Another high-profile debut in the luxury SUV segment. This time Sweden’s Volvo enters the fray with the XC90, a model that marks a major new development in the life of a brand that has proved particularly popular in recent years. Fulvio Cinti describes the genesis of the new model and examines the significance of a segment that was once considered to be no more than a niche and is now assuming ever greater importance on the international car market.
Volvo was always bound to join the SUV gang, given its particular tradition and the need to fight back against rivals like Mercedes, BMW, Lexus and Honda. Launched at the Detroit Show in January 2002 and now on the market, the XC90 comes with a sales target of 50,000 units a year, 65% of them in North America.
The design of the XC90 derives its origins from the ECC concept car presented at 1992’s Paris Show when a proposal for a “green” engine was housed in a highly innovative body designed by a young American, Doug Frasher, from the Volvo design studio at Camirillo in California.
Volvo knew exactly what it wanted to achieve when it first thought of putting the XC90 into production. The aim was to reinterpret the SUV concept in a way that matched the true spirit of these vehicles with the real needs of their owners. That meant retaining the concept’s agility and versatility on all terrains while providing plenty of room inside but making more rational use of that space with the aid of a forward cabin configuration to ensure that it was available to the occupants wherever it served a genuinely useful purpose.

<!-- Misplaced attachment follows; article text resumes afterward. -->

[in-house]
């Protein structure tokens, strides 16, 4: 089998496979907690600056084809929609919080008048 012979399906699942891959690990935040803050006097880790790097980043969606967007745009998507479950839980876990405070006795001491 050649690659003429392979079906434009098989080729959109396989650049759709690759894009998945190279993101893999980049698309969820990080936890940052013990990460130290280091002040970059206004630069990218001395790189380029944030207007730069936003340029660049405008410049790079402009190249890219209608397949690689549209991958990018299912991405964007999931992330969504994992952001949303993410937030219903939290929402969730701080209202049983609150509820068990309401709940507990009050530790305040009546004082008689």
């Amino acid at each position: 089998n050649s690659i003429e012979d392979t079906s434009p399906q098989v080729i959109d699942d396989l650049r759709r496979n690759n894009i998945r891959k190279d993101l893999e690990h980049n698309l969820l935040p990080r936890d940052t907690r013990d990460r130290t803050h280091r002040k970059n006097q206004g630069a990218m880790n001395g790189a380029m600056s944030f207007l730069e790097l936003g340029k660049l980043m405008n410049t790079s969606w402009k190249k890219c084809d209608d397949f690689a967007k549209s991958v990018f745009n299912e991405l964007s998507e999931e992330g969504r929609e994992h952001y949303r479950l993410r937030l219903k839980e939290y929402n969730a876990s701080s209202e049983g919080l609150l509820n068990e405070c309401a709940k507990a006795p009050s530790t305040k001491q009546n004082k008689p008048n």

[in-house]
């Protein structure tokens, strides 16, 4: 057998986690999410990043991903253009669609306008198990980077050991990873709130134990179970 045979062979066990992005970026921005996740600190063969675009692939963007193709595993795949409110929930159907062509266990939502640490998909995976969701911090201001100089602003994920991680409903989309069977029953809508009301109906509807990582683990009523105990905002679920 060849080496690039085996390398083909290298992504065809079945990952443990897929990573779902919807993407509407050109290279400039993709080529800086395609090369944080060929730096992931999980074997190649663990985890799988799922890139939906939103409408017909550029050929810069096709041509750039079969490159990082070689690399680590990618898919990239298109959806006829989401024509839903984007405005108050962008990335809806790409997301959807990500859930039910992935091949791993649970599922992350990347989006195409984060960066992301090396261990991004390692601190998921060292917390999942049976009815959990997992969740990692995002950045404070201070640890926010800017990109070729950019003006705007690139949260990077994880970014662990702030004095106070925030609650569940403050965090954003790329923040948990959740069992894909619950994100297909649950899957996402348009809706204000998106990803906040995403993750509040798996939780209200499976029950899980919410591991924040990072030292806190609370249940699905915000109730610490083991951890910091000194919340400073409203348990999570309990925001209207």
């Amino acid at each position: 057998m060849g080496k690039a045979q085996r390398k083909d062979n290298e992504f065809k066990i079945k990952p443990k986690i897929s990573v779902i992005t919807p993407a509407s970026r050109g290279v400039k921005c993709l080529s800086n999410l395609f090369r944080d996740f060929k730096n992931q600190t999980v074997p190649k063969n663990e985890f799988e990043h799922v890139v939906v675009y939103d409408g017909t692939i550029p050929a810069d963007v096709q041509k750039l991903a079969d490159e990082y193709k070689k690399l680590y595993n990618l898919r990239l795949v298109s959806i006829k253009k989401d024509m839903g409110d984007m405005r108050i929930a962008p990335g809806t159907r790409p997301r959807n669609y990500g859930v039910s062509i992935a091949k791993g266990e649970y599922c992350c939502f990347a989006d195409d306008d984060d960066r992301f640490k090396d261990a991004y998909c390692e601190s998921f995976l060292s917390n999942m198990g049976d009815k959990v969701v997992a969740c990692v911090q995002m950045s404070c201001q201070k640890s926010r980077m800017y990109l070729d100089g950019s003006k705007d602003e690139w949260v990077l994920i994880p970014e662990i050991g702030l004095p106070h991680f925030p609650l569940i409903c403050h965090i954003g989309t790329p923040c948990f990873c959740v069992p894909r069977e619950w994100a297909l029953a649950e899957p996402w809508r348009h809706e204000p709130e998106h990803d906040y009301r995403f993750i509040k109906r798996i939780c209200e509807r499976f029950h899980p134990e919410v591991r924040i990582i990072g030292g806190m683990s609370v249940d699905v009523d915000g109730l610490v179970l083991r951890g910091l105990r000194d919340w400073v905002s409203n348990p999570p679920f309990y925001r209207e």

As befits a Volvo, the XC90’s interior decor is very much in the Swedish tradition: all clean-cut lines and simplicity, high quality materials and an essentially functional approach.
The article continues in Auto & Design no. 137